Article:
Responding to a question about Nickolay Soltys (the man accused of killing his pregnant wife, a 3-year-old son and other family members) on a CNN talk show, Karen Johnson, executive vice president of NOW, said her organization is interested in men who have mental illnesses, "But my concern is for Andrea Yates and for her defense, and for her safety, and for her health."
The National Organization for Women has a moral screw loose. And it isn't just Johnson. The Texas chapter of that organization has announced plans for a candlelight vigil to express solidarity with Yates, in hopes of heading off plans by the prosecution to seek the death penalty in this case.
Whether Yates is ultimately judged sane or insane, isn't there something repellent about expressing such sympathy for a woman who has methodically drowned her five children? This is not "The Burning Bed," or some other tale of an abused woman lashing back at an abusive husband after years of torture. This is a wrenching story of an adult committing the worst abuse possible against defenseless children -- her own children, who must naturally look to their mother for protection and love, and met instead horror, torture and death. Yates may have been crazy, but by no stretch of the imagination is she a victim.
The feminist response to this case reveals just how distant they are from psychological and moral health. Patricia Ireland has instructed us that Yates was, like other victimized American women, "imprisoned at home with their children."
For all their talk of "choices" we've always known that radical feminists have contempt for domesticity, and regard children as balls and chains. The Yates case is an opportunity to renew their war against full-time motherhood. Have you noticed how often people mention that Yates was "forced" to home-school her children? How better to discredit the millions of dedicated women who devote themselves utterly to their families?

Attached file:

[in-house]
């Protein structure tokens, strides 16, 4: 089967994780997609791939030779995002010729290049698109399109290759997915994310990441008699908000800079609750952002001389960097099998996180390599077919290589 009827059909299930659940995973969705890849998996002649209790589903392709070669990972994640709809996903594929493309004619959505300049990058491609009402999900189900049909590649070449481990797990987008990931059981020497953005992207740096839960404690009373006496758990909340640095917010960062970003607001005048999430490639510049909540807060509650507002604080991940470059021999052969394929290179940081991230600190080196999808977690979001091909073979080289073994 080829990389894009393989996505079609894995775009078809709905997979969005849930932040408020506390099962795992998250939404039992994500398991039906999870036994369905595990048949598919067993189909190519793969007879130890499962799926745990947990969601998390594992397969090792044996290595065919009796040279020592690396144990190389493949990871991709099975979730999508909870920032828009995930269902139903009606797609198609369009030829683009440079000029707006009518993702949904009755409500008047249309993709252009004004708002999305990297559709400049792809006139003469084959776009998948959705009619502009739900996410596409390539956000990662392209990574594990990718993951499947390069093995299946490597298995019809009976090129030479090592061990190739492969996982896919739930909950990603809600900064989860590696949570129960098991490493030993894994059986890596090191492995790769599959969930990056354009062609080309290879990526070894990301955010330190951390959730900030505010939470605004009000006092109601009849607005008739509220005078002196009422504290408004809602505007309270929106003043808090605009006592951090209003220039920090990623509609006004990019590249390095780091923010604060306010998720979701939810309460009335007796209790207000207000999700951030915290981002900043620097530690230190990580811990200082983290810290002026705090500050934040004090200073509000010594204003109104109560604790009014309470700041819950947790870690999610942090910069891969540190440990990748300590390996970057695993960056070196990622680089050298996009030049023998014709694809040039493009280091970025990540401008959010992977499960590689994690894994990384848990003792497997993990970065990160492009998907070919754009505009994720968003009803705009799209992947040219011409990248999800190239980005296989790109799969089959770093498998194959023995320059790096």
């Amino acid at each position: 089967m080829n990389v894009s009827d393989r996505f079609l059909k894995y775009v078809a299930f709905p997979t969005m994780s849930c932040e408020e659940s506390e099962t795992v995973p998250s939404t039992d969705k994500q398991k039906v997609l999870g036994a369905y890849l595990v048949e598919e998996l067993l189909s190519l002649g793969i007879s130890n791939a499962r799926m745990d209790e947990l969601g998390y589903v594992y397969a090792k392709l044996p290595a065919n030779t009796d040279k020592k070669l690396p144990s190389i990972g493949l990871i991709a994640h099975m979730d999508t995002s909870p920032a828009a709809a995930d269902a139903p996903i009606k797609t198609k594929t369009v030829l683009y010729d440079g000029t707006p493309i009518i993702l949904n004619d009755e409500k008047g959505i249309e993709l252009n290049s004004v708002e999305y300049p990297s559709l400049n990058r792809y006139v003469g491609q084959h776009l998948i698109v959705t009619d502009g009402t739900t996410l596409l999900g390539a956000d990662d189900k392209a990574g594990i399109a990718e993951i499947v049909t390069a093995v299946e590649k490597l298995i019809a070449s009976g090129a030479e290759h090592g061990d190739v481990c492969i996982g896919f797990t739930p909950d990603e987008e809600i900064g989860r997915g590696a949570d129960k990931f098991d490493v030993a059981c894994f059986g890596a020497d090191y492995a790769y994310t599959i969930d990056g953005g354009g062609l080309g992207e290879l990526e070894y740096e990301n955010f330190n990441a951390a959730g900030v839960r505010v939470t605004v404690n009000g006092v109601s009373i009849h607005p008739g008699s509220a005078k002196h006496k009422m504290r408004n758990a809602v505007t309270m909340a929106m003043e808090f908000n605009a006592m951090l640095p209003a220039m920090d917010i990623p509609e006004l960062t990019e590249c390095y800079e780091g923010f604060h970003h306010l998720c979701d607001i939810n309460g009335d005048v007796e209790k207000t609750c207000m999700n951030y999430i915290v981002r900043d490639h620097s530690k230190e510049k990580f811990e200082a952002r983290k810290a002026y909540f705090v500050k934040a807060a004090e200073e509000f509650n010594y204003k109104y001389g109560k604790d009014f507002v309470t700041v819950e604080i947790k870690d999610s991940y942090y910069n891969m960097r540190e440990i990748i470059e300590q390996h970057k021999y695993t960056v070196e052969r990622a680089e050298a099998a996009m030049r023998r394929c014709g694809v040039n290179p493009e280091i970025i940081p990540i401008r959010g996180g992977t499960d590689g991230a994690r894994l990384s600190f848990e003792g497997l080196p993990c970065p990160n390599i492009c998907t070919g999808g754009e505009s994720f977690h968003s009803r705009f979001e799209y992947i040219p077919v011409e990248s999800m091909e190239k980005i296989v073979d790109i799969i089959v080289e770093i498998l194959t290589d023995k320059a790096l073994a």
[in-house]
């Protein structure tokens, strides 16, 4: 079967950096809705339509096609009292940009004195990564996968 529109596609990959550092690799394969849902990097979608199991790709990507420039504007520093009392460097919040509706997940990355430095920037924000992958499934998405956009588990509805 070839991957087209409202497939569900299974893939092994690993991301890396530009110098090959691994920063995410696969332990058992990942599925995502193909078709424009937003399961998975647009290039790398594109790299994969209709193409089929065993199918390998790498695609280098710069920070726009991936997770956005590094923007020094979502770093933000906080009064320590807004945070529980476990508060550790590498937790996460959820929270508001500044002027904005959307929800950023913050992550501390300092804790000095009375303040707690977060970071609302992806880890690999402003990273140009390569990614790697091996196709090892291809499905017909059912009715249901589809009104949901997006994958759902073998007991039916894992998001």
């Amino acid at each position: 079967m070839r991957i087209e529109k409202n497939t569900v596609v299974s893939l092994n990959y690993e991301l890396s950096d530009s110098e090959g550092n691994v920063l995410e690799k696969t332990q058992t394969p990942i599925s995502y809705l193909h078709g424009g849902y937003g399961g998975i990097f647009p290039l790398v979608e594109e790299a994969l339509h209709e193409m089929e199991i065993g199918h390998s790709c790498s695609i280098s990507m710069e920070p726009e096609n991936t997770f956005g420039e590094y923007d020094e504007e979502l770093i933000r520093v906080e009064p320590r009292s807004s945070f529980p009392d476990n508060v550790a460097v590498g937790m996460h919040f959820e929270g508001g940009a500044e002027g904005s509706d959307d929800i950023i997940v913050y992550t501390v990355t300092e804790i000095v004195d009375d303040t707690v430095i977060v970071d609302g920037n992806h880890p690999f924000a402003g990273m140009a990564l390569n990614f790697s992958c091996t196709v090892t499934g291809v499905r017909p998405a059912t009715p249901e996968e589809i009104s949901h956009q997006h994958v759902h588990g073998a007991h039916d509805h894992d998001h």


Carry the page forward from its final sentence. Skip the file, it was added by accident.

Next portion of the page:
Katie Couric conducted a sympathetic interview with the alleged killer's mother and brother on the "Today" show. At the close of the discussion, the "Today" show flashed the name and address of Mrs. Yates' legal defense fund on screen, the better for viewers to express their support through cash. Pop icon Rosie O'Donnell, a mother of young children, has said she feels "overwhelming empathy" for Yates, and all and sundry seem to agree that this case is important because it will "raise awareness" of the terrible scourge of post-partum depression.
But everyone already knows about post-partum depression. Many people know someone who has experienced it. In nearly all cases, it is temporary and mild. But what Yates allegedly suffered from was quite a different matter. She reportedly had post-partum
psychosis, a much rarer and more serious condition. She tried to kill herself twice in 1999 and had been given powerful psychiatric drugs. But even if Yates was insane -- and her lawyers are worried because she is now rallying under treatment in prison and may be declared fit for trial -- her illness did not prevent her from knowing the difference between right and wrong, and that is the test for the insanity defense in Texas.
While feminists have been stepping forward to suggest that all stay-at-home mothers live perched on the edge of child murder, no one seems to have noted the culpability of the father in this tragedy. Who would continue to have children with a woman who goes crazier with each birth? Even if he did not suspect his wife of being capable of murder, what conscientious father would leave a suicidal woman alone with his five children? Suppose she had cut her throat in front of them? (She had tried.) If these were anyone's children but his own, wouldn't he be found at least civilly liable for reckless endangerment?
In our all-too-forgiving society, we are keen to "raise awareness" of this and that ailment, but less and less willing to censure and shame. It may be that tragedies like this one cannot be avoided. But it is also possible that the warm balm of understanding we extend to those who commit horrific crimes goes a long way toward explaining why we have so many of them.